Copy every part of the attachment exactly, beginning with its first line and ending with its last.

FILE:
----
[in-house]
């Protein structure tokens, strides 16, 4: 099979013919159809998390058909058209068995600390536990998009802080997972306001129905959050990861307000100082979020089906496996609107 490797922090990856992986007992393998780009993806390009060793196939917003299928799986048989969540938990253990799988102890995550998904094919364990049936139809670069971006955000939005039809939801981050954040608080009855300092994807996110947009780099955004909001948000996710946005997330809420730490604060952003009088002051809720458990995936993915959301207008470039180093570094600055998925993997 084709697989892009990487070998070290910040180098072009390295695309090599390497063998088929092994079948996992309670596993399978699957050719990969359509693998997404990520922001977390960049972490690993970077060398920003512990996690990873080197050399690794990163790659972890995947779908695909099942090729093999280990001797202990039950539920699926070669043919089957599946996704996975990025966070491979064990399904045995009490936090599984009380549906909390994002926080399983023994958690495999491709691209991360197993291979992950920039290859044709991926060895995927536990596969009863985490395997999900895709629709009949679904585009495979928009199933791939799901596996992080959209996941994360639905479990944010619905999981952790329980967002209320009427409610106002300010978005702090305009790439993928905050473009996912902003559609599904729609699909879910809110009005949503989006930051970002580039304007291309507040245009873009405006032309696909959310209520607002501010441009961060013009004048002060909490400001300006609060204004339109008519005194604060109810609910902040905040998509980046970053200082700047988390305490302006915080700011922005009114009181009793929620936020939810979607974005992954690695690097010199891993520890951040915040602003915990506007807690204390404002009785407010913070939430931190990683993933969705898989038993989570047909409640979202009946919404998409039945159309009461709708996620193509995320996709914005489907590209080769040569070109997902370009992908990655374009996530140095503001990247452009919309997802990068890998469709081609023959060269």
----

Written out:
[in-house]
């Protein structure tokens, strides 16, 4: 099979013919159809998390058909058209068995600390536990998009802080997972306001129905959050990861307000100082979020089906496996609107 490797922090990856992986007992393998780009993806390009060793196939917003299928799986048989969540938990253990799988102890995550998904094919364990049936139809670069971006955000939005039809939801981050954040608080009855300092994807996110947009780099955004909001948000996710946005997330809420730490604060952003009088002051809720458990995936993915959301207008470039180093570094600055998925993997 084709697989892009990487070998070290910040180098072009390295695309090599390497063998088929092994079948996992309670596993399978699957050719990969359509693998997404990520922001977390960049972490690993970077060398920003512990996690990873080197050399690794990163790659972890995947779908695909099942090729093999280990001797202990039950539920699926070669043919089957599946996704996975990025966070491979064990399904045995009490936090599984009380549906909390994002926080399983023994958690495999491709691209991360197993291979992950920039290859044709991926060895995927536990596969009863985490395997999900895709629709009949679904585009495979928009199933791939799901596996992080959209996941994360639905479990944010619905999981952790329980967002209320009427409610106002300010978005702090305009790439993928905050473009996912902003559609599904729609699909879910809110009005949503989006930051970002580039304007291309507040245009873009405006032309696909959310209520607002501010441009961060013009004048002060909490400001300006609060204004339109008519005194604060109810609910902040905040998509980046970053200082700047988390305490302006915080700011922005009114009181009793929620936020939810979607974005992954690695690097010199891993520890951040915040602003915990506007807690204390404002009785407010913070939430931190990683993933969705898989038993989570047909409640979202009946919404998409039945159309009461709708996620193509995320996709914005489907590209080769040569070109997902370009992908990655374009996530140095503001990247452009919309997802990068890998469709081609023959060269």